• Watch for symptoms – If your child does get sick, they’ll likely throw up or develop diarrhea within 24 hours after eating poop. If you notice symptoms, it would be prudent to seek medical help. A doctor can run tests to make sure your little one hasn’t developed any severe illnesses as a result of consuming fecal matter.

If you have any questions or concerns, or if your child’s symptoms seem severe, call poison control at 1-800-222-1222. You can also get online help on their website, Even if your child isn’t showing symptoms, there’s no harm in calling to give yourself peace of mind and the operators are used to talking to parents in this kind of situation. They will likely ask you what kind of poop your child ate, how much of it they consumed, and what symptoms they’re experiencing.

Is it normal for babies to eat their own poop?

Even though it’s pretty nasty, it’s also completely normal for babies to sample their poop at least once. Young children will put nearly anything in their mouth as a way to explore and learn about different items.

Kids usually grow out of this stage between 9 and 15 months, although most babies won’t be keen to eat poop after they’ve tried it once. It just doesn’t taste good! But you may be wondering what does it mean when a child eats their poop frequently?

Some babies will keep trying to eat their own poop. This is known as pica, which is an eating disorder that causes children to eat or crave non-food items. There are several possible reasons for pica, although anemia (caused by low iron) is the most common cause.

If your child keeps trying to eat their poop, their doctor can order a blood test to check their iron levels. If anemia isn’t causing your little one’s pica, it may be caused by stress, OCD, or other psychological factors.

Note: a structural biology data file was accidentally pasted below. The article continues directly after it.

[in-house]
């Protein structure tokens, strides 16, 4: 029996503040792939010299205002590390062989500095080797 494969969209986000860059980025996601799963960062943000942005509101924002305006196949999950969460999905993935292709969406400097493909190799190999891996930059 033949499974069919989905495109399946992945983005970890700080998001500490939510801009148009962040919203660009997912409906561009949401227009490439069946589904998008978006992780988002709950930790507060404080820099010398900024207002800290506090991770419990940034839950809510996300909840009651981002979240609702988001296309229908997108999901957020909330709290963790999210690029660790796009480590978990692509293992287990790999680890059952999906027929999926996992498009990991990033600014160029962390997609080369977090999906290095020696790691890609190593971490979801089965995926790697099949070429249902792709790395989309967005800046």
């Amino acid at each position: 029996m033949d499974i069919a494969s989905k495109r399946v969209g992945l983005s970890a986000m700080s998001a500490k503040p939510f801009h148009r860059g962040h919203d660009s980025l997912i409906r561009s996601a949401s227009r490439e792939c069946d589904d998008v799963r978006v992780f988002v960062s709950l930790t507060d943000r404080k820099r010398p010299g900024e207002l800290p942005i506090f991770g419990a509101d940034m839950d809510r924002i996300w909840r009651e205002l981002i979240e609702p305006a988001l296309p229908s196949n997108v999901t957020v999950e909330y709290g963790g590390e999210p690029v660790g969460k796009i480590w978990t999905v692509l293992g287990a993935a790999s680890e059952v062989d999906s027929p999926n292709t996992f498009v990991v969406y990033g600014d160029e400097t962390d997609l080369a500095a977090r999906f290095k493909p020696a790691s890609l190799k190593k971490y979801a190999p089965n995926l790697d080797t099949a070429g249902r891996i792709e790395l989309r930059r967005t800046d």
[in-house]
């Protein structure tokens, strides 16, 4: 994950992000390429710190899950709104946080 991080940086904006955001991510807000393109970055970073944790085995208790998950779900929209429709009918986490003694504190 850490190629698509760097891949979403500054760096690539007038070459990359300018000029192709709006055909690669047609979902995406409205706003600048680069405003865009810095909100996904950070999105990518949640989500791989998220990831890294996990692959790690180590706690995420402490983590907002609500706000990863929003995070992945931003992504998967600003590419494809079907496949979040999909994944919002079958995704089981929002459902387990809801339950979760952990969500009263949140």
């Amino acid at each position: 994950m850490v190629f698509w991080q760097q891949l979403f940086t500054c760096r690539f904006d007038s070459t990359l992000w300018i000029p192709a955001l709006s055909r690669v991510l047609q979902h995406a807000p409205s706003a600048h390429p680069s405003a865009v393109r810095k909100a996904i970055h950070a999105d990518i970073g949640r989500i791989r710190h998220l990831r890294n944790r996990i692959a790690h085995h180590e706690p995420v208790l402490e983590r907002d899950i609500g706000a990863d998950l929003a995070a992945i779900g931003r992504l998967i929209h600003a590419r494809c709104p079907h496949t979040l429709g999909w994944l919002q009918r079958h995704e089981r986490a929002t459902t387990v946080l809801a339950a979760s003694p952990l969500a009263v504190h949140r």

To prevent your child from eating their poop and digging their hands in their diaper, always change their diaper right away and keep any dirty diapers out of your little one’s reach.

Baby ate dog poop

Dog poop is commonly more toxic than human fecal matter.

Dogs can be infected with worms or other parasites that can shed eggs in dog feces. In addition, a single gram of dog waste is estimated to contain 23 million coliform bacteria, which can cause cramps, dehydration, diarrhea, intestinal illness, and kidney disorders in humans.

If the poop comes from your dog and you know your pup is up-to-date on worm medications, then there’s less cause to worry.


If you don’t know the source of the dog poop, though, you should keep an eye out for itchiness and redness around the bottom, which might indicate a worm infection in your little one.

Nausea, vomiting, or diarrhea may also indicate illness and should be investigated by a medical professional.

Puppy pooping on grass